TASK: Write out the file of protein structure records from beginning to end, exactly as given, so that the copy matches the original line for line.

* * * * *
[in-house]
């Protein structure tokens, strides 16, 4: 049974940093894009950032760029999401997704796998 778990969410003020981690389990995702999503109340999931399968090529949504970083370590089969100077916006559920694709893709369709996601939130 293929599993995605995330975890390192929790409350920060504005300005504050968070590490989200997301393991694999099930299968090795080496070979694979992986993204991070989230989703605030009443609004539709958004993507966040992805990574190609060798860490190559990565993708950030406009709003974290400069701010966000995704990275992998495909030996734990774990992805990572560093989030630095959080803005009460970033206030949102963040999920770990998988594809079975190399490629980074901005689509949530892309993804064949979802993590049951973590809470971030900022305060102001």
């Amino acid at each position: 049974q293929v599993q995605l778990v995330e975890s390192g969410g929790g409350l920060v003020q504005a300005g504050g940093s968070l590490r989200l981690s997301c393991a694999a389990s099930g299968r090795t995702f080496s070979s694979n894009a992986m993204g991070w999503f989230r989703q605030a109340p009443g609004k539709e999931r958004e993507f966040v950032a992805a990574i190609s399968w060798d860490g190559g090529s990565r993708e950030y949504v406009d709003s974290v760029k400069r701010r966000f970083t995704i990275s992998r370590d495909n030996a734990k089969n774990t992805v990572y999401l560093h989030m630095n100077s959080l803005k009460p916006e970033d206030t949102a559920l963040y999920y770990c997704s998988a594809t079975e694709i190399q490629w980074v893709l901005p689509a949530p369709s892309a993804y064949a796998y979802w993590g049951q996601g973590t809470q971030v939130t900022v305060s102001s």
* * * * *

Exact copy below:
[in-house]
């Protein structure tokens, strides 16, 4: 049974940093894009950032760029999401997704796998 778990969410003020981690389990995702999503109340999931399968090529949504970083370590089969100077916006559920694709893709369709996601939130 293929599993995605995330975890390192929790409350920060504005300005504050968070590490989200997301393991694999099930299968090795080496070979694979992986993204991070989230989703605030009443609004539709958004993507966040992805990574190609060798860490190559990565993708950030406009709003974290400069701010966000995704990275992998495909030996734990774990992805990572560093989030630095959080803005009460970033206030949102963040999920770990998988594809079975190399490629980074901005689509949530892309993804064949979802993590049951973590809470971030900022305060102001």
């Amino acid at each position: 049974q293929v599993q995605l778990v995330e975890s390192g969410g929790g409350l920060v003020q504005a300005g504050g940093s968070l590490r989200l981690s997301c393991a694999a389990s099930g299968r090795t995702f080496s070979s694979n894009a992986m993204g991070w999503f989230r989703q605030a109340p009443g609004k539709e999931r958004e993507f966040v950032a992805a990574i190609s399968w060798d860490g190559g090529s990565r993708e950030y949504v406009d709003s974290v760029k400069r701010r966000f970083t995704i990275s992998r370590d495909n030996a734990k089969n774990t992805v990572y999401l560093h989030m630095n100077s959080l803005k009460p916006e970033d206030t949102a559920l963040y999920y770990c997704s998988a594809t079975e694709i190399q490629w980074v893709l901005p689509a949530p369709s892309a993804y064949a796998y979802w993590g049951q996601g973590t809470q971030v939130t900022v305060s102001s």